One of the better dishes we tried was a simple desert from the cardamom chapter, Bananas With Coconut and Cardamom.  I’ve known about cardamom for twenty years because it’s a key ingredient in my Christmas Glogg, but that’s the ONLY thing I had ever used it in before this book.  Anywhoo, this recipe is so stinkin’ simple and so stinkin’ good, it’s a crime I keep using the word stinkin’ in reference to it.  Slightly under-ripe bananas are poached gently in a spiced coconut milk bath.  Oh, my.  I used baby bananas for this and I have a feeling that we have those on this earth specifically for this dish.  Seriously. (Want the recipe?  It’s here)


You can’t have a book about spices that centers itself around the Indian Ocean and not talk curries.  I made two curry recipes, the both again using the ubiquitious coconut.  Fish in Coconut Curry was a spice cavalcade, with cardamom, cumin, cloves, cinnamon, chiles and pepper.  The first four are toasted in a pan, filling the house with the most beautiful, incredible, heady, (insert synonyms here) aroma, then added to coconut milk with tomato, lime, onion and of course, fish that had been rubbed with turmeric and ginger.  Definitely a go-to dish in the future, if only to toast those spices again.(Want the recipe?  It’s here)

Fish in Coconut Curry

The second curry was a cake.  Yes, a cake.  The curry mixture this time are the typical spice cake spices with a few, but not outrageous, additions.  Cinnamon, cloves, ginger and nutmeg have star anise and cardamom join the party in this, sorry to say, uninspired cake.  Though it’s called Coconut Curry Cake, it has a paltry 3 tablespoons of grated coconut in it – I couldn’t taste it.  Now, to be fair, I do live in New Hampshire and it’s January, so running out to the back yard and getting a fresh coconut from the tree isn’t an option.  Maybe if I was using fresh coconut, it would have come through, but with the bagged stuff I can get now, not so much.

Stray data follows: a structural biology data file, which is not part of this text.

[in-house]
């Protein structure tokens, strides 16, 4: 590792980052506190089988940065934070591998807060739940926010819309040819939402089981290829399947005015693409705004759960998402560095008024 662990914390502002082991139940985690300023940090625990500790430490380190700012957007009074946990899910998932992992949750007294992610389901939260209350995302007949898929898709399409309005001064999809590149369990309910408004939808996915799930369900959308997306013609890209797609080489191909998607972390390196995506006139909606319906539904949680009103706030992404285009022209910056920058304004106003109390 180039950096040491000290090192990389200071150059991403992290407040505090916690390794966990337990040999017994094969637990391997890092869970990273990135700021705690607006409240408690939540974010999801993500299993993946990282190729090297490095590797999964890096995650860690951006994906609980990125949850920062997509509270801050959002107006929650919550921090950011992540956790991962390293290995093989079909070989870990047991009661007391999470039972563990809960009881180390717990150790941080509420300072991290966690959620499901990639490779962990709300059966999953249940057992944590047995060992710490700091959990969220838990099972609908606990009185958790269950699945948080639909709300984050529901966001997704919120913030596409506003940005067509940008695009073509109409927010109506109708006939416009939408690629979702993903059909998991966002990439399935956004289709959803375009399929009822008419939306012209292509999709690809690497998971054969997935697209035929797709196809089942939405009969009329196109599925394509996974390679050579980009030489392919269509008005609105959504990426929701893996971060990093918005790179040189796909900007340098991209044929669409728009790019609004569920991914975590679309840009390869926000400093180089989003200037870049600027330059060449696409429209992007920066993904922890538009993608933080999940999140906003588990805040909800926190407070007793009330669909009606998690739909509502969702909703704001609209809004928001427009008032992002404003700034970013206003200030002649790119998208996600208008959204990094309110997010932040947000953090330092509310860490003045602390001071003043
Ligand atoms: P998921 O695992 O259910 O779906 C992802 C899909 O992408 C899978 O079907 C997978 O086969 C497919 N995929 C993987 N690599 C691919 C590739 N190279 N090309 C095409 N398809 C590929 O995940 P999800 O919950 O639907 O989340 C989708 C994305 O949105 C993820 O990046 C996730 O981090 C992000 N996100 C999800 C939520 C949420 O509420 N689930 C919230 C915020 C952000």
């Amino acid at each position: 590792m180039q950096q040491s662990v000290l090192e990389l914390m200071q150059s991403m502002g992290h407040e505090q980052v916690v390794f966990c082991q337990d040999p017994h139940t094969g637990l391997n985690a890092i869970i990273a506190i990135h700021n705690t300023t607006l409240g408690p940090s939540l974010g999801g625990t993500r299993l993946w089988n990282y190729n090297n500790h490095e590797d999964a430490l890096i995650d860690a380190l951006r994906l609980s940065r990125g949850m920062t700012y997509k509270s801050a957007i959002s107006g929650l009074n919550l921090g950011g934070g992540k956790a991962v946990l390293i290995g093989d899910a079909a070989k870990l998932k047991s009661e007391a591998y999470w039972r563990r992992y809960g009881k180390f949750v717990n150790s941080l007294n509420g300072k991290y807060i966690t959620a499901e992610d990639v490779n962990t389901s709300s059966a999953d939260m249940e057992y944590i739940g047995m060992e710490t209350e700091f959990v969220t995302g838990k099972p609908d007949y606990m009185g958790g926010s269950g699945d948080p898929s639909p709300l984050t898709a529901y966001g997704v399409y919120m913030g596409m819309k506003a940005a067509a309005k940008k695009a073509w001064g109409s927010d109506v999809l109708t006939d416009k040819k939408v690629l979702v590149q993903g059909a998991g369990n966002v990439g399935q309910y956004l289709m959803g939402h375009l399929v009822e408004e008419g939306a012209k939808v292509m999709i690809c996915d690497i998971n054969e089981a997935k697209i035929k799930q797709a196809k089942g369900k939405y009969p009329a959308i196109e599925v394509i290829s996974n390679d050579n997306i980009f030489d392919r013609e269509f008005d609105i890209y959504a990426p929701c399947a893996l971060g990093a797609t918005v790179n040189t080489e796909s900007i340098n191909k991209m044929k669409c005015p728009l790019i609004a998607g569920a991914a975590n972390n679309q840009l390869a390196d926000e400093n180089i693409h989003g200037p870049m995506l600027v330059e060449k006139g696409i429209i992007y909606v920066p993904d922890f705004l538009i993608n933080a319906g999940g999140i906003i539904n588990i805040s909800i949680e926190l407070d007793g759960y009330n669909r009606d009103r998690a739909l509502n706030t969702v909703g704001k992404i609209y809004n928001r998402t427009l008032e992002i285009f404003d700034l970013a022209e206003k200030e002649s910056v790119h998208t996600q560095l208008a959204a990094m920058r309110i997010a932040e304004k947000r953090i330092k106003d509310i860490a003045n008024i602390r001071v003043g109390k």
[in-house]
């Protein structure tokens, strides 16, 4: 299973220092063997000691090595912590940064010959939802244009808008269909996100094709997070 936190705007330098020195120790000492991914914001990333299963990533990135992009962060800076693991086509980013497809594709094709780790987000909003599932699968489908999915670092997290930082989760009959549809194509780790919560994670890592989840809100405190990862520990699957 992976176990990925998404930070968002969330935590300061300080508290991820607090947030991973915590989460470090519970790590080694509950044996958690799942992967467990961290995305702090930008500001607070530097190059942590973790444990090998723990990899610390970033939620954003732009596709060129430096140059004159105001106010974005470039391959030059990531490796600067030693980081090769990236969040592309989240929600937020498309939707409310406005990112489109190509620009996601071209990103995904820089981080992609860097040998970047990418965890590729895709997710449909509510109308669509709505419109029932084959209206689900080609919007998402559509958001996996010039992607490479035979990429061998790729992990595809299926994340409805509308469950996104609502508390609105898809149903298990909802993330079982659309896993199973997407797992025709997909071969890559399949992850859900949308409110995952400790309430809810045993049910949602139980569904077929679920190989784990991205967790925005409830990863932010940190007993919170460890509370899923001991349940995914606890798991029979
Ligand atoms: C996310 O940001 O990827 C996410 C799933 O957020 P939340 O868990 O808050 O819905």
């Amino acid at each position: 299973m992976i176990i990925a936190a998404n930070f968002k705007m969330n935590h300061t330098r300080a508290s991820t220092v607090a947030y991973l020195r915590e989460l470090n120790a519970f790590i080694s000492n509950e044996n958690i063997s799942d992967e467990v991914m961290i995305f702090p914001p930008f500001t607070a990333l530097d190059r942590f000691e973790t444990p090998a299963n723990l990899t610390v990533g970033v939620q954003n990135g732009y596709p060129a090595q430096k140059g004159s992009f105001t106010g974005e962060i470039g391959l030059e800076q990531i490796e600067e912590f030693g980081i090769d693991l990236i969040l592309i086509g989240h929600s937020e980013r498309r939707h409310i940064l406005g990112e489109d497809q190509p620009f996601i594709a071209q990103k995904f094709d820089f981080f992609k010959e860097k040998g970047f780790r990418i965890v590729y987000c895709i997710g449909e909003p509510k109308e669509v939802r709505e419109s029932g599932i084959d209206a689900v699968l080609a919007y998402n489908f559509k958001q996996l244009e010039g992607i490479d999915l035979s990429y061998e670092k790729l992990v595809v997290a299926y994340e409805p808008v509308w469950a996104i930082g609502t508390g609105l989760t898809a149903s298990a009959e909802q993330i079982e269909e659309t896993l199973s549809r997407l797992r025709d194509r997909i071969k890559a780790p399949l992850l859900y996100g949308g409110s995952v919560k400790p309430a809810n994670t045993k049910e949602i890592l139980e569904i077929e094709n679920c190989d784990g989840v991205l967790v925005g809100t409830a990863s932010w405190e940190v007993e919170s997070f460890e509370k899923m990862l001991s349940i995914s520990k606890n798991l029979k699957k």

Coconut Curry Cake

The Tamarind Chapter led us to a recipe I was salivating over – Entrecote With Onion, Ginger and Tamarind.  I was also to discover that America is a big country and in it, some things are bigger.  The recipe, for two, mind you, calls for SIX onions, sliced and cooked.  After I had sliced three, I gazed at the huge pile and called it a day, somewhat confused by this apparent disparity.  It was only later, going through my new Nigella cookbook I saw she refers to an average onion as 1/4 of a pound.  My three onions weighed in at over 1 1/4 pounds, nearly the 1 1/2 pounds (if onions in Europe are 1/4 pound each) the recipe calls for. 

Onions on Scale 

I also discovered something else.  Tamarind paste, called for in the recipe, is not the same as tamarind concentrate, the only thing I could find.  You see, tamarind concentrate needs to be diluted 1:1 with water to make what you would have if using tamarind paste.  I found this out the hard way, making a dish I call Tamarind Hell, which is Entrecote With Onion, Ginger and Tamarind using full bore tamarind concentrate in place of tamarind paste.  After the exorcism, I tried it again with the correct tamarind and found it to be as good as I expected.  The tamarind was just right – the onions had a sweetness and sourness that complimented the steak just right.  I can only imagine how wonderful this would be if the steak had cracked black peppercorns pressed into it before cooking. (Want the recipe?  It’s here)